Nigella Lawson has a recipe (in How to Eat) for clementine cake, and she boils the clementines and then cuts them in half, takes out the seeds, and then pulps all the rest (skin, pith and all) for the cake. It’s very moist and very orange-y. I don’t know if the texture is right for you what you’re making, but you might want to try it.

    Good luck!
    .-= badness jones´s last blog ..I think we can skip the soap this time…. =-.

    • Charmian Christie
      Posted at 12:07h, 04 May Reply

      @badness jones, ooooh, the grind-up-a-whole orange approach. I have a muffin recipe that does this. It’s very moist but I’m sure I can fiddle with things to get it tow work. Thanks so much for the tip.

  • Robin Smart
    Posted at 20:47h, 04 May Reply

    Dear Charmian,
    As one of the lucky few who was able to taste this cake I thought it was lovely and moist, but delicate in the flavour department. Why not drench it in orange liquor? I love anything drenched in liquor.

  • Lindsay
    Posted at 23:09h, 05 May Reply

    My husband’s favorite cake is orange cake and I have a family recipe that has been passed down his family for generations. It is good stuff…very orange-y but a little too sweet for me. I’ve been fiddling around with other recipes but I don’t think you can go wrong with “Aunt Moo’s” version. Feel free to email me in you are interested in the recipe.
    .-= Lindsay´s last blog ..Rhubarb Lime Sherbet =-.

    • Charmian Christie
      Posted at 23:49h, 09 May Reply

      @Lindsay, thanks for the recipe. I’ll be giving Aunt Moo a test drive soon.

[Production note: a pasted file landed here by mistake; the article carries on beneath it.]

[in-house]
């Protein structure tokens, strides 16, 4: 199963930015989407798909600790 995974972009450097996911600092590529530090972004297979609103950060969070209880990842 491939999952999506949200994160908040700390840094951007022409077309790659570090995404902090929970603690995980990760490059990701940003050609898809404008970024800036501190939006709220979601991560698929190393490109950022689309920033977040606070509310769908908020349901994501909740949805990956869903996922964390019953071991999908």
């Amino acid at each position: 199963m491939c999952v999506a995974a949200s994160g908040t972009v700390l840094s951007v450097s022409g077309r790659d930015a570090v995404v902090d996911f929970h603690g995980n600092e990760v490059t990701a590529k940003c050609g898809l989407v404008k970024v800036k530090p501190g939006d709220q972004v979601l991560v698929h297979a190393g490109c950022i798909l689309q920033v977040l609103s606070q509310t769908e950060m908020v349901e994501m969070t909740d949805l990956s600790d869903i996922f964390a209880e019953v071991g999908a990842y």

• Cheryl Arkison
    Posted at 14:35h, 06 May Reply

    I was going to suggest the blitzing of a whole orange as well. Many recipes for Sunshine muffins do this. And I think Molly over at Orangette had an olive oil cake that did this a few months back.

    And on the glazing front, try glazing it with a very thin syrup when warm. And extra boost and you should still be able to ice it once cool. At least I’m thinking you can…
    .-= Cheryl Arkison´s last blog ..Taste Adventure – Eggplant =-.

    • Charmian Christie
      Posted at 23:51h, 09 May Reply

      @Cheryl Arkison, thanks for the heads up on Sunshine muffins (I make a variation) and Orangette.

      I have tried the glaze on warm and cool. Warm works better. At least with the one I tried. Guess orange icing will be next…

  • Sophie
    Posted at 08:42h, 07 May Reply

    What a lovely looking tasty cake, my friend!

    Looks incredibly yummie!
    .-= Sophie´s last blog ..Marinated chicken in lemon thyme, lemon, lemon zest, garlic & honey =-.

  • Michael Cavinta
    Posted at 10:06h, 12 August Reply

    This recipe I must say is one of the best cake recipes I have made. The taste is definitely outstanding and the instructions are very much easy to follow. Thank you for sharing this with us. I would make this one up again this weekend for a small party at my house. I sure t will be a hit. It really goes well with a hot cup of coffee, which reminds me, I need to buy some fancy espresso milk for the weekend. Kudos!

  • Player Profiles
    Posted at 05:05h, 30 October Reply

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    Posted at 23:26h, 14 September Reply